Special Report: Test Predicts Baby Gender Sooner

Tuesday, February 14, 2012 - 9:41am

Little Isaiah is a happy and healthy 15-month old.

A blessed baby boy mother Delayna Gonzalez is happy to have.

But while she was pregnant, she and her husband waited a long 20 weeks to get an ultrasound to know just what to expect.

Apparently, she didn't have to wait until then.

"I'm not one to want to wait. I want to know as soon as possible, and so, it was really tough not to pull it off the shelf," said Gonzalez, after she spotted the Intelligender Gender Prediction Test at a local pharmacy.

At a cost of just $45, you too can find out the gender of your baby much earlier.

The company claims they can detect the sex of your baby as early as 10 weeks pregnant.

News Center 23's Adrienne Alvarez and newscast director Alyssa Loweree, who are both seven months pregnant, decided to test it out.

The urine test is mixed with hormones, and after five minutes of waiting, will turn a color.

Dark green if it's a boy, orange if it's a girl.

Alvarez's test turned out positive for a boy.

It's a result she confirmed with her doctor at 20 weeks pregnant.

However, Loweree's result was wrong.

"I got the ultrasound on November 22, on my dad and sister's birthday, and it ended up being a girl!" she said.

Intelligender reps say their in-home accuracy rates are at about 82 percent.

That's because they say many fail to follow the instructions.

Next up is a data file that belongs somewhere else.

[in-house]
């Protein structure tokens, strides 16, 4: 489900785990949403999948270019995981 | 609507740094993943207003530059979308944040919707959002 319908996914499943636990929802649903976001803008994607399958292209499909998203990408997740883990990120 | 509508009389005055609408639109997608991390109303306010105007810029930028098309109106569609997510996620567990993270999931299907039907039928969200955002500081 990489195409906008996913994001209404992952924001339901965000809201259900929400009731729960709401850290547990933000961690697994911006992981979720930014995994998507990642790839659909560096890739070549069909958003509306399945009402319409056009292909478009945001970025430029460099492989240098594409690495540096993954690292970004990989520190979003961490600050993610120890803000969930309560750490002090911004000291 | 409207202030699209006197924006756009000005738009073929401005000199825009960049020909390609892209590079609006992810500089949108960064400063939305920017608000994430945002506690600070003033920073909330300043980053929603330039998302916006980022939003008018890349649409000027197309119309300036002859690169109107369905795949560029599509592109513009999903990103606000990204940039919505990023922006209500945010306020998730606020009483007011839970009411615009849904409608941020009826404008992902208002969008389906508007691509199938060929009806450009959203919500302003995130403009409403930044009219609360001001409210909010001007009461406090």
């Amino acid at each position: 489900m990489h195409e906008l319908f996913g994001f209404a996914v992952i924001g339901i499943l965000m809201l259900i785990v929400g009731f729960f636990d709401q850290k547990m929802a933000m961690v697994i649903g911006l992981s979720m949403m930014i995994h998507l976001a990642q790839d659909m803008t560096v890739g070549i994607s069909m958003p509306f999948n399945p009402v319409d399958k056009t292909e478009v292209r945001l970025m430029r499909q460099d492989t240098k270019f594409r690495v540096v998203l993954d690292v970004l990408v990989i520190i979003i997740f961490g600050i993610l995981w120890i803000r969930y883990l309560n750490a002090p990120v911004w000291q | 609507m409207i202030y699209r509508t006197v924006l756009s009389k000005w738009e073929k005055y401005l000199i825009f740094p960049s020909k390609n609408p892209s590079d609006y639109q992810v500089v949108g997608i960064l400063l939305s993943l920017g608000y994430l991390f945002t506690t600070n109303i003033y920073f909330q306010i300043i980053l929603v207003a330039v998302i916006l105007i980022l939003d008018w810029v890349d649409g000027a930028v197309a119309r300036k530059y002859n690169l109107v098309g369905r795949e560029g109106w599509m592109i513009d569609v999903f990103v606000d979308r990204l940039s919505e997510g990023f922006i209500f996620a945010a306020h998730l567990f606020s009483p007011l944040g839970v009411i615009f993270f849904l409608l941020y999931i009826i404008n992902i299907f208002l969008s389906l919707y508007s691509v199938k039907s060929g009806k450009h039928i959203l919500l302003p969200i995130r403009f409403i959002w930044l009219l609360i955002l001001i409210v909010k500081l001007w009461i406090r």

In our case, Alyssa had already gone to the bathroom that morning. A big no-no for accurate results.

But what's the harm in a test like this?

Some say, there's much.

Intelligender won't sell this test in China or India, where the results come early enough that parents might make a serious decision, like getting an abortion.

Delayna couldn't imagine such a choice.

"To terminate a pregnancy based on gender, I strongly disagree," she said, shaking her head.

Intelligender reps say they've only seen a handful of parents who were willing to make that decision.

"We make it very clear that no financial or emotional decisions should be made based on the result of the test," said Rebecca Griffin, co-founder of the test.

Obstetrician Dr. Jose Zamudio says the risk of gender selection is minimal here in the United States.

In fact, he recommends the test to anxious expectant mothers.

But not exclusively.

"I would recommend that if they're interested, to do it at 10 weeks, and then confirm it, or contradict it, later on with an ultrasound at 20 to 22 weeks," said Zamudio.

So, have fun with the test.

Get your results confirmed by a doctor.

But don't pick out paint colors or baby clothes for your little one, until then.

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